East of Mexicali, two powerful drug-trafficking organizations, the 
Gulf and Sinaloa cartels, are battling each other, and the Mexican 
government has stepped up its campaign against them, said Stratfor's Stewart.

Bloody turf wars and conflicts with Mexican law enforcement have 
flared up in Nuevo Laredo and Juarez, across the Rio Grande from 
Texas, and also in areas south of Arizona, including the mining town 
of Cananea, where a kidnapping-turned-shootout killed 23 people in 
May, he said.

Mexicali and the border with inland California may be relatively 
peaceful, because they are under the control of a "gatekeeper," a 
dominant drug lord who takes a cut of most everything smuggled across 
the border, Stewart said.

"One thing is, if you have a dominant cartel, it puts the lid on the 
violence," he said. "The drugs will keep flowing, the corruption will 
keep simmering in Mexico, but the violence will abate."

A federal grand jury in San Diego issued an indictment made public 
this year that named the man who may be the gatekeeper, Victor Emilio 
Cazares-Gastellum, suspected of being the head of a vast 
multinational cocaine-trafficking organization affiliated with the 
Sinaloa Cartel, according to federal court documents.

In February, the DEA announced the results of its more than 20-month 
Operation Imperial Emperor. The investigation of Cazares' 
organization netted more than 400 arrests across the United States as 
well as more than $45 million in cash, nearly 5 tons of cocaine, well 
over 13 tons of marijuana, caches of weapons, cars and other assets, 
including a home in El Centro, according to the DEA.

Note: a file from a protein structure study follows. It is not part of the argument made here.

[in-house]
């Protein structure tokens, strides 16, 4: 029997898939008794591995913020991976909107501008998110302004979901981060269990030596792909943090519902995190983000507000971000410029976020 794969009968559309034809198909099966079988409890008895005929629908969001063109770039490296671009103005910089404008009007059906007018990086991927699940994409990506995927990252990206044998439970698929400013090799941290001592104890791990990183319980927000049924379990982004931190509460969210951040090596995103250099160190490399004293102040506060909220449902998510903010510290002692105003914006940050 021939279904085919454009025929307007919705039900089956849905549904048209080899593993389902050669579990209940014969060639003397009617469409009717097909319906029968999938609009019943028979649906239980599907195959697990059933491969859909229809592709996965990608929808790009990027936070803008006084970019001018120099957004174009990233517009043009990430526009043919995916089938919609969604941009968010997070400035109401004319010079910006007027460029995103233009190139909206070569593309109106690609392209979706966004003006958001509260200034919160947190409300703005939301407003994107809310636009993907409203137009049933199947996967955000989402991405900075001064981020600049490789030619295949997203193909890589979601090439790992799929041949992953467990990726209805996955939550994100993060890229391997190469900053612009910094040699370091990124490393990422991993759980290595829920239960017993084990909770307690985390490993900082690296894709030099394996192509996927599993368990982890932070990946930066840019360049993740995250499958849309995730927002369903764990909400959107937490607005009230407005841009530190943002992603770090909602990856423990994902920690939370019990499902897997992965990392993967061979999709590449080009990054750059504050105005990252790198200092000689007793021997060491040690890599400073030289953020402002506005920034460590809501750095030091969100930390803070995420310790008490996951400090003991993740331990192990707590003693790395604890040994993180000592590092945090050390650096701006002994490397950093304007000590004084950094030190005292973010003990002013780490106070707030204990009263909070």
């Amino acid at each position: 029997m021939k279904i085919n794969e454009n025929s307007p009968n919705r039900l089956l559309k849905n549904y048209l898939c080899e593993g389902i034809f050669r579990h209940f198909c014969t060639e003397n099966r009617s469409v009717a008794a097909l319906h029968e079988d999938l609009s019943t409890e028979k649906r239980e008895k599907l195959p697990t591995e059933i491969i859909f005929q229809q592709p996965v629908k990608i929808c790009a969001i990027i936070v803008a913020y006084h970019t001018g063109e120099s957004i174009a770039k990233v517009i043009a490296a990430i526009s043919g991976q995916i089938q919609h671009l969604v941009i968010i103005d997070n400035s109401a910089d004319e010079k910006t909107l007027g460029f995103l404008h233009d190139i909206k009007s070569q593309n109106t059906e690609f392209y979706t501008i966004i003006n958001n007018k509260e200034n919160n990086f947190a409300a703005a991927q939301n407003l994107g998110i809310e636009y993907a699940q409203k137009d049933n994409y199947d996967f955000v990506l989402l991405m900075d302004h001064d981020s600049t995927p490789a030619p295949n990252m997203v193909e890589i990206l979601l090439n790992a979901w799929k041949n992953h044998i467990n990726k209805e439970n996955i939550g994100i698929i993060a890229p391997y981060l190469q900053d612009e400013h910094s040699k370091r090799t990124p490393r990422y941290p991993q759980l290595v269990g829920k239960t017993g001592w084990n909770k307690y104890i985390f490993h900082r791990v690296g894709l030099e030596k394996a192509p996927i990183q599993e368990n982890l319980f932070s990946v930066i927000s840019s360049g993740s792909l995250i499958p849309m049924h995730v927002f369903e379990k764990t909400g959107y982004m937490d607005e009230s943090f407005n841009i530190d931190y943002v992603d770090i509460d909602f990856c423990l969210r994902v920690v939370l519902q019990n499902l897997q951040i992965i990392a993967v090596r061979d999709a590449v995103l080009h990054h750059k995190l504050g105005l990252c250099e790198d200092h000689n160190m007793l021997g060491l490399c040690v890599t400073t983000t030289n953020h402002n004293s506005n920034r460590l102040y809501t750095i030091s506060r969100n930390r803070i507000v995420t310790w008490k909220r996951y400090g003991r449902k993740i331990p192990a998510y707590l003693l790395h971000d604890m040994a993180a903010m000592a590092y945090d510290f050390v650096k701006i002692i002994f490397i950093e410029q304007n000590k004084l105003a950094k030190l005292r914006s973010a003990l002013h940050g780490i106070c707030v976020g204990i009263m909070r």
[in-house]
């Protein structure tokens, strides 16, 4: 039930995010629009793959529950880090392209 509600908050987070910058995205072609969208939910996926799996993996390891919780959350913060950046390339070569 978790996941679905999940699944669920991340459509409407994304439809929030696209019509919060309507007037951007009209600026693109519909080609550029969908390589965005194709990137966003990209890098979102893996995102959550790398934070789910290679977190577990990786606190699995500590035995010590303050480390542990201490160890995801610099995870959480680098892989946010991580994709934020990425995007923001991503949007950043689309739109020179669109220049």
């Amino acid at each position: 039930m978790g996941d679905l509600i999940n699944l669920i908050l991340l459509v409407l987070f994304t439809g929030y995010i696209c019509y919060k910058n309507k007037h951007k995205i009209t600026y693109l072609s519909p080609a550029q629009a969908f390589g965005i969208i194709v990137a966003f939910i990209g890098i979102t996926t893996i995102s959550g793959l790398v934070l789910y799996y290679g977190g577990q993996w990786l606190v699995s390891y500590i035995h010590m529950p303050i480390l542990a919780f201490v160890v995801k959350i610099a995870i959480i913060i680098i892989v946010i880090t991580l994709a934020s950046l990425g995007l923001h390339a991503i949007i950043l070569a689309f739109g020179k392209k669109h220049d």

In June, President Bush named Cazares as one of six international 
"drug kingpins" that will be the target of financial sanctions 
intended to cut him off from the U.S. financial system and all trade 
with American companies. U.S. Justice Department spokeswomen declined 
to comment on whether the United States is seeking his extradition from Mexico.

Cazares' organization is accused of transporting multiple-ton 
shipments of cocaine and other drugs flown and driven in from 
Colombia and Venezuela. His lieutenants, tough men with ill-fitting 
nicknames, such as "Mickey Mouse," Shrek" and "Casper," then smuggled 
the shipments from Mexicali into the United States, according to the 
federal indictment.

The Border Patrol doesn't count big seizures coordinated by other 
agencies, such as Operation Imperial Emperor, in its statistics, 
Lozano said. Its figures reflect mainly piecemeal seizures that 
agents make when they catch illegal border crossers or smugglers at 
and around checkpoints, he said.

If the federal government succeeds in completely dissolving the 
Cazares-Gastellum cartel operating in Mexicali, that could cause more 
violence as smuggling honchos struggle for supremacy, Stewart said.

For John Carnevale, a top strategist and budget official under four 
drug czars and three presidents, fighting traffickers and bringing 
down drug kingpins is not enough to achieve lasting success in the 
war on drugs. Carnevale, who served in the Reagan, George H.W. Bush 
and Clinton administrations, now runs a public policy firm in Maryland.

The Bush administration should not let its focus on sealing borders 
and battling the drug traffickers eclipse prevention programs, 
Carnevale said. Programs to discourage and treat substance abuse in 
the United States deserve equal funding and attention, he said.

"The heart of the problem is demand," Carnevale said. "As long as 
there is demand, there will always be supply."
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MAP posted-by: Jay Bergstrom